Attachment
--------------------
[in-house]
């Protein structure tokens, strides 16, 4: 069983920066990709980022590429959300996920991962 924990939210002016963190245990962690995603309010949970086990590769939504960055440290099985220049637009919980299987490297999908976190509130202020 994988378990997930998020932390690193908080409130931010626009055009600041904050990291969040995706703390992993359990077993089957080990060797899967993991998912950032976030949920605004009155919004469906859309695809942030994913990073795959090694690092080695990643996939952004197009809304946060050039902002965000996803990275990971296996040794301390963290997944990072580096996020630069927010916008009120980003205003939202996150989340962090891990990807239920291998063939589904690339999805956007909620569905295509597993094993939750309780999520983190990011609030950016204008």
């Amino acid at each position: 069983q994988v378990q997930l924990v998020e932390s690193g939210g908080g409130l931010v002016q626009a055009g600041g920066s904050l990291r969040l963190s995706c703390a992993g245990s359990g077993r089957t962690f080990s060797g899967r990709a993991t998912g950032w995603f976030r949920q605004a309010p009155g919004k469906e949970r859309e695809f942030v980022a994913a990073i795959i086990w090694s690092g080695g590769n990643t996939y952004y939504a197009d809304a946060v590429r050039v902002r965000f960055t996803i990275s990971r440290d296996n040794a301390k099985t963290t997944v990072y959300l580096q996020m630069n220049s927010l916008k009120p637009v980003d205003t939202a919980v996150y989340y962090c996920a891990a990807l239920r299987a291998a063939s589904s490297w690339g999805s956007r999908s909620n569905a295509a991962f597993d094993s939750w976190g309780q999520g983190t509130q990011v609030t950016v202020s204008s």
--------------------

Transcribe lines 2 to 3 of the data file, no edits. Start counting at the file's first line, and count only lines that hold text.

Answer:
């Protein structure tokens, strides 16, 4: 069983920066990709980022590429959300996920991962 924990939210002016963190245990962690995603309010949970086990590769939504960055440290099985220049637009919980299987490297999908976190509130202020 994988378990997930998020932390690193908080409130931010626009055009600041904050990291969040995706703390992993359990077993089957080990060797899967993991998912950032976030949920605004009155919004469906859309695809942030994913990073795959090694690092080695990643996939952004197009809304946060050039902002965000996803990275990971296996040794301390963290997944990072580096996020630069927010916008009120980003205003939202996150989340962090891990990807239920291998063939589904690339999805956007909620569905295509597993094993939750309780999520983190990011609030950016204008």
């Amino acid at each position: 069983q994988v378990q997930l924990v998020e932390s690193g939210g908080g409130l931010v002016q626009a055009g600041g920066s904050l990291r969040l963190s995706c703390a992993g245990s359990g077993r089957t962690f080990s060797g899967r990709a993991t998912g950032w995603f976030r949920q605004a309010p009155g919004k469906e949970r859309e695809f942030v980022a994913a990073i795959i086990w090694s690092g080695g590769n990643t996939y952004y939504a197009d809304a946060v590429r050039v902002r965000f960055t996803i990275s990971r440290d296996n040794a301390k099985t963290t997944v990072y959300l580096q996020m630069n220049s927010l916008k009120p637009v980003d205003t939202a919980v996150y989340y962090c996920a891990a990807l239920r299987a291998a063939s589904s490297w690339g999805s956007r999908s909620n569905a295509a991962f597993d094993s939750w976190g309780q999520g983190t509130q990011v609030t950016v202020s204008s």